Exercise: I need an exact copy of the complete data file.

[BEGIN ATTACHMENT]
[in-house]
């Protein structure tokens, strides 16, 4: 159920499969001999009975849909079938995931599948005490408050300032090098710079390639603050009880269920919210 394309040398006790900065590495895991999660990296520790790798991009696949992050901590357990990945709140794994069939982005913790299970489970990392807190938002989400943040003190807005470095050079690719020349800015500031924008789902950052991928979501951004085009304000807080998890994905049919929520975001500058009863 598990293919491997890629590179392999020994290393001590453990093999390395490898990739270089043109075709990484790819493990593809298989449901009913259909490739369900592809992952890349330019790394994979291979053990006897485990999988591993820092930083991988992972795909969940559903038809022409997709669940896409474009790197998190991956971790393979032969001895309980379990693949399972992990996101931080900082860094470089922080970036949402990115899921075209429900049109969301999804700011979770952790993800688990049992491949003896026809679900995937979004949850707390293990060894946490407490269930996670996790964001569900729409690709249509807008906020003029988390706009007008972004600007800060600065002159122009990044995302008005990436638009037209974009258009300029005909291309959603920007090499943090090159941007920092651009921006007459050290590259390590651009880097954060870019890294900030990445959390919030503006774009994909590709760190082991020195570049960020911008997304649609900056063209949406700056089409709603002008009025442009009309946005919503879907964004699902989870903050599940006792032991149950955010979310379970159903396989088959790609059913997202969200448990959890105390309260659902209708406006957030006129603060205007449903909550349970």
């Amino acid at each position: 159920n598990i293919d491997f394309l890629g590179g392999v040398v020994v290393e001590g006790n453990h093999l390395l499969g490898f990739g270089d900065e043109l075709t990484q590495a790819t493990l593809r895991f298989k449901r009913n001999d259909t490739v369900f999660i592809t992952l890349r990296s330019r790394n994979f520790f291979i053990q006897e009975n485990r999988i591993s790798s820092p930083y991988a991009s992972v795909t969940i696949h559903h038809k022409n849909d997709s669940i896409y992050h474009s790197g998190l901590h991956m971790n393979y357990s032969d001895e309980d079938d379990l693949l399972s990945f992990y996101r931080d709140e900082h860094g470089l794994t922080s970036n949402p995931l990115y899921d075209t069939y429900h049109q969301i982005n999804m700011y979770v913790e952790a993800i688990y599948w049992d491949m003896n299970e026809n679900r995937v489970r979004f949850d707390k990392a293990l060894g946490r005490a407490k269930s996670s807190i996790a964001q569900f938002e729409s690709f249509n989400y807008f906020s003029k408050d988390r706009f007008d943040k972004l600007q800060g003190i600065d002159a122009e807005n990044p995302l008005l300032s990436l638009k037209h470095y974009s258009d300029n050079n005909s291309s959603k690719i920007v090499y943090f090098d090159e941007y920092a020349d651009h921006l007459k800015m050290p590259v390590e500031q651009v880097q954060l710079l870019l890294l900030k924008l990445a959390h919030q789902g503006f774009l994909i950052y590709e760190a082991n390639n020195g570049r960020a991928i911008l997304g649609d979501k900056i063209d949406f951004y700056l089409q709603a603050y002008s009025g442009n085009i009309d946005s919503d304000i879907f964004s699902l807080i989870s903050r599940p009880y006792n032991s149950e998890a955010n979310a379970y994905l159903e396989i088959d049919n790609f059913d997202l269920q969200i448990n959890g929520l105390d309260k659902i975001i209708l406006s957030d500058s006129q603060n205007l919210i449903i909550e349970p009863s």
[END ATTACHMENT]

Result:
[in-house]
């Protein structure tokens, strides 16, 4: 159920499969001999009975849909079938995931599948005490408050300032090098710079390639603050009880269920919210 394309040398006790900065590495895991999660990296520790790798991009696949992050901590357990990945709140794994069939982005913790299970489970990392807190938002989400943040003190807005470095050079690719020349800015500031924008789902950052991928979501951004085009304000807080998890994905049919929520975001500058009863 598990293919491997890629590179392999020994290393001590453990093999390395490898990739270089043109075709990484790819493990593809298989449901009913259909490739369900592809992952890349330019790394994979291979053990006897485990999988591993820092930083991988992972795909969940559903038809022409997709669940896409474009790197998190991956971790393979032969001895309980379990693949399972992990996101931080900082860094470089922080970036949402990115899921075209429900049109969301999804700011979770952790993800688990049992491949003896026809679900995937979004949850707390293990060894946490407490269930996670996790964001569900729409690709249509807008906020003029988390706009007008972004600007800060600065002159122009990044995302008005990436638009037209974009258009300029005909291309959603920007090499943090090159941007920092651009921006007459050290590259390590651009880097954060870019890294900030990445959390919030503006774009994909590709760190082991020195570049960020911008997304649609900056063209949406700056089409709603002008009025442009009309946005919503879907964004699902989870903050599940006792032991149950955010979310379970159903396989088959790609059913997202969200448990959890105390309260659902209708406006957030006129603060205007449903909550349970």
């Amino acid at each position: 159920n598990i293919d491997f394309l890629g590179g392999v040398v020994v290393e001590g006790n453990h093999l390395l499969g490898f990739g270089d900065e043109l075709t990484q590495a790819t493990l593809r895991f298989k449901r009913n001999d259909t490739v369900f999660i592809t992952l890349r990296s330019r790394n994979f520790f291979i053990q006897e009975n485990r999988i591993s790798s820092p930083y991988a991009s992972v795909t969940i696949h559903h038809k022409n849909d997709s669940i896409y992050h474009s790197g998190l901590h991956m971790n393979y357990s032969d001895e309980d079938d379990l693949l399972s990945f992990y996101r931080d709140e900082h860094g470089l794994t922080s970036n949402p995931l990115y899921d075209t069939y429900h049109q969301i982005n999804m700011y979770v913790e952790a993800i688990y599948w049992d491949m003896n299970e026809n679900r995937v489970r979004f949850d707390k990392a293990l060894g946490r005490a407490k269930s996670s807190i996790a964001q569900f938002e729409s690709f249509n989400y807008f906020s003029k408050d988390r706009f007008d943040k972004l600007q800060g003190i600065d002159a122009e807005n990044p995302l008005l300032s990436l638009k037209h470095y974009s258009d300029n050079n005909s291309s959603k690719i920007v090499y943090f090098d090159e941007y920092a020349d651009h921006l007459k800015m050290p590259v390590e500031q651009v880097q954060l710079l870019l890294l900030k924008l990445a959390h919030q789902g503006f774009l994909i950052y590709e760190a082991n390639n020195g570049r960020a991928i911008l997304g649609d979501k900056i063209d949406f951004y700056l089409q709603a603050y002008s009025g442009n085009i009309d946005s919503d304000i879907f964004s699902l807080i989870s903050r599940p009880y006792n032991s149950e998890a955010n979310a379970y994905l159903e396989i088959d049919n790609f059913d997202l269920q969200i448990n959890g929520l105390d309260k659902i975001i209708l406006s957030d500058s006129q603060n205007l919210i449903i909550e349970p009863s």